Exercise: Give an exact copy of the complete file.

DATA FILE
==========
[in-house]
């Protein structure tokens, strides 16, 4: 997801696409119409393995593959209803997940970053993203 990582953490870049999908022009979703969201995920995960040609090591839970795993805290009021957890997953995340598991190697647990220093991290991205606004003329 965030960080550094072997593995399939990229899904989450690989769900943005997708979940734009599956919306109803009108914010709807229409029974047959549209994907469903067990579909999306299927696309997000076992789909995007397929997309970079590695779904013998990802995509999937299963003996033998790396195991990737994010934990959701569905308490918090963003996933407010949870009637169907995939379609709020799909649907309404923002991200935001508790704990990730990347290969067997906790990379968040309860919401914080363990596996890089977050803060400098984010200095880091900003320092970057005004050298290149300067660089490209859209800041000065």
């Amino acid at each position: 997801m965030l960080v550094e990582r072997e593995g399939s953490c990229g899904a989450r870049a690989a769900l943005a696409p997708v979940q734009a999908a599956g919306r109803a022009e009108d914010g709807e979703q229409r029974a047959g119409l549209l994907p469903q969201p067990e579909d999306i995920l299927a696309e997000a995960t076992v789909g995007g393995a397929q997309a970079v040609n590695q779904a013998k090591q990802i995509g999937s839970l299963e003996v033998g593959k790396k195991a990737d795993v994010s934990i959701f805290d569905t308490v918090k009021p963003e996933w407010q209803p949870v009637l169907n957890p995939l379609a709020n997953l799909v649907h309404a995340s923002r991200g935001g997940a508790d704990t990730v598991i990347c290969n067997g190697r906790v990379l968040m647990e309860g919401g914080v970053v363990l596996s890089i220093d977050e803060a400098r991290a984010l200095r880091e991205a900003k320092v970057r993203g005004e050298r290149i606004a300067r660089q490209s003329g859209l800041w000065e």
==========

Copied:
[in-house]
């Protein structure tokens, strides 16, 4: 997801696409119409393995593959209803997940970053993203 990582953490870049999908022009979703969201995920995960040609090591839970795993805290009021957890997953995340598991190697647990220093991290991205606004003329 965030960080550094072997593995399939990229899904989450690989769900943005997708979940734009599956919306109803009108914010709807229409029974047959549209994907469903067990579909999306299927696309997000076992789909995007397929997309970079590695779904013998990802995509999937299963003996033998790396195991990737994010934990959701569905308490918090963003996933407010949870009637169907995939379609709020799909649907309404923002991200935001508790704990990730990347290969067997906790990379968040309860919401914080363990596996890089977050803060400098984010200095880091900003320092970057005004050298290149300067660089490209859209800041000065």
């Amino acid at each position: 997801m965030l960080v550094e990582r072997e593995g399939s953490c990229g899904a989450r870049a690989a769900l943005a696409p997708v979940q734009a999908a599956g919306r109803a022009e009108d914010g709807e979703q229409r029974a047959g119409l549209l994907p469903q969201p067990e579909d999306i995920l299927a696309e997000a995960t076992v789909g995007g393995a397929q997309a970079v040609n590695q779904a013998k090591q990802i995509g999937s839970l299963e003996v033998g593959k790396k195991a990737d795993v994010s934990i959701f805290d569905t308490v918090k009021p963003e996933w407010q209803p949870v009637l169907n957890p995939l379609a709020n997953l799909v649907h309404a995340s923002r991200g935001g997940a508790d704990t990730v598991i990347c290969n067997g190697r906790v990379l968040m647990e309860g919401g914080v970053v363990l596996s890089i220093d977050e803060a400098r991290a984010l200095r880091e991205a900003k320092v970057r993203g005004e050298r290149i606004a300067r660089q490209s003329g859209l800041w000065e």